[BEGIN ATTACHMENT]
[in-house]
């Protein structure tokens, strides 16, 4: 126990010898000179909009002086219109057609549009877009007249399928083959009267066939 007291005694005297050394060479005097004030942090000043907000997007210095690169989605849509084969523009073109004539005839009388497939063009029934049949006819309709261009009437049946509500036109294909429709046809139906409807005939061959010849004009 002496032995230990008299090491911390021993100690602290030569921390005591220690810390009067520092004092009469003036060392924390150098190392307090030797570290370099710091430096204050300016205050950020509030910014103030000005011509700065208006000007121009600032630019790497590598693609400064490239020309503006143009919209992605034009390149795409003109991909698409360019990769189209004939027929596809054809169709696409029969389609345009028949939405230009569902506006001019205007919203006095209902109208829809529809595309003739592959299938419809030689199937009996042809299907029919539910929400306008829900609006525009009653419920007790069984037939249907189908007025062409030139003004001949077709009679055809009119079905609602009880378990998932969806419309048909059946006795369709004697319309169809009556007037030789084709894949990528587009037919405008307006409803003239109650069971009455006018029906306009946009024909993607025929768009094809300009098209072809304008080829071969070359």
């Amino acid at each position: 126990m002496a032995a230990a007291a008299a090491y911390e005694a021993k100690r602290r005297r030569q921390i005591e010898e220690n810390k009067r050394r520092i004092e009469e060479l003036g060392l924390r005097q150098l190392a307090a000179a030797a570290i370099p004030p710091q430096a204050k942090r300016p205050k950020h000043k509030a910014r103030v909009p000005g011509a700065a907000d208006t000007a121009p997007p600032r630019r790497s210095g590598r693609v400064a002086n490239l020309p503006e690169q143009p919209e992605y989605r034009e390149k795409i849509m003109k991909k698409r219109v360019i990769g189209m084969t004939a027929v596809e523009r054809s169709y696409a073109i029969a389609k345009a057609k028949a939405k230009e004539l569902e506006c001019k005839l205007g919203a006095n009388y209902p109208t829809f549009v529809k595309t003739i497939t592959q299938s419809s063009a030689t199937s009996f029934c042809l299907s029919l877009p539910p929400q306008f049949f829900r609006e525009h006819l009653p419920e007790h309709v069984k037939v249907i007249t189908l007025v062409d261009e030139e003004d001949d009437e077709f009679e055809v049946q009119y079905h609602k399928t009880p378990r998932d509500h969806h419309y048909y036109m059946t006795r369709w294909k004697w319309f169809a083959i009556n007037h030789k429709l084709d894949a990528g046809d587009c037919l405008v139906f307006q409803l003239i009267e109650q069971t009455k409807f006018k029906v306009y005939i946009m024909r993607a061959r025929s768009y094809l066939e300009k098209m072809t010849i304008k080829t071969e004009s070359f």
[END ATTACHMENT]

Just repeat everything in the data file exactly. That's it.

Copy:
[in-house]
């Protein structure tokens, strides 16, 4: 126990010898000179909009002086219109057609549009877009007249399928083959009267066939 007291005694005297050394060479005097004030942090000043907000997007210095690169989605849509084969523009073109004539005839009388497939063009029934049949006819309709261009009437049946509500036109294909429709046809139906409807005939061959010849004009 002496032995230990008299090491911390021993100690602290030569921390005591220690810390009067520092004092009469003036060392924390150098190392307090030797570290370099710091430096204050300016205050950020509030910014103030000005011509700065208006000007121009600032630019790497590598693609400064490239020309503006143009919209992605034009390149795409003109991909698409360019990769189209004939027929596809054809169709696409029969389609345009028949939405230009569902506006001019205007919203006095209902109208829809529809595309003739592959299938419809030689199937009996042809299907029919539910929400306008829900609006525009009653419920007790069984037939249907189908007025062409030139003004001949077709009679055809009119079905609602009880378990998932969806419309048909059946006795369709004697319309169809009556007037030789084709894949990528587009037919405008307006409803003239109650069971009455006018029906306009946009024909993607025929768009094809300009098209072809304008080829071969070359």
């Amino acid at each position: 126990m002496a032995a230990a007291a008299a090491y911390e005694a021993k100690r602290r005297r030569q921390i005591e010898e220690n810390k009067r050394r520092i004092e009469e060479l003036g060392l924390r005097q150098l190392a307090a000179a030797a570290i370099p004030p710091q430096a204050k942090r300016p205050k950020h000043k509030a910014r103030v909009p000005g011509a700065a907000d208006t000007a121009p997007p600032r630019r790497s210095g590598r693609v400064a002086n490239l020309p503006e690169q143009p919209e992605y989605r034009e390149k795409i849509m003109k991909k698409r219109v360019i990769g189209m084969t004939a027929v596809e523009r054809s169709y696409a073109i029969a389609k345009a057609k028949a939405k230009e004539l569902e506006c001019k005839l205007g919203a006095n009388y209902p109208t829809f549009v529809k595309t003739i497939t592959q299938s419809s063009a030689t199937s009996f029934c042809l299907s029919l877009p539910p929400q306008f049949f829900r609006e525009h006819l009653p419920e007790h309709v069984k037939v249907i007249t189908l007025v062409d261009e030139e003004d001949d009437e077709f009679e055809v049946q009119y079905h609602k399928t009880p378990r998932d509500h969806h419309y048909y036109m059946t006795r369709w294909k004697w319309f169809a083959i009556n007037h030789k429709l084709d894949a990528g046809d587009c037919l405008v139906f307006q409803l003239i009267e109650q069971t009455k409807f006018k029906v306009y005939i946009m024909r993607a061959r025929s768009y094809l066939e300009k098209m072809t010849i304008k080829t071969e004009s070359f």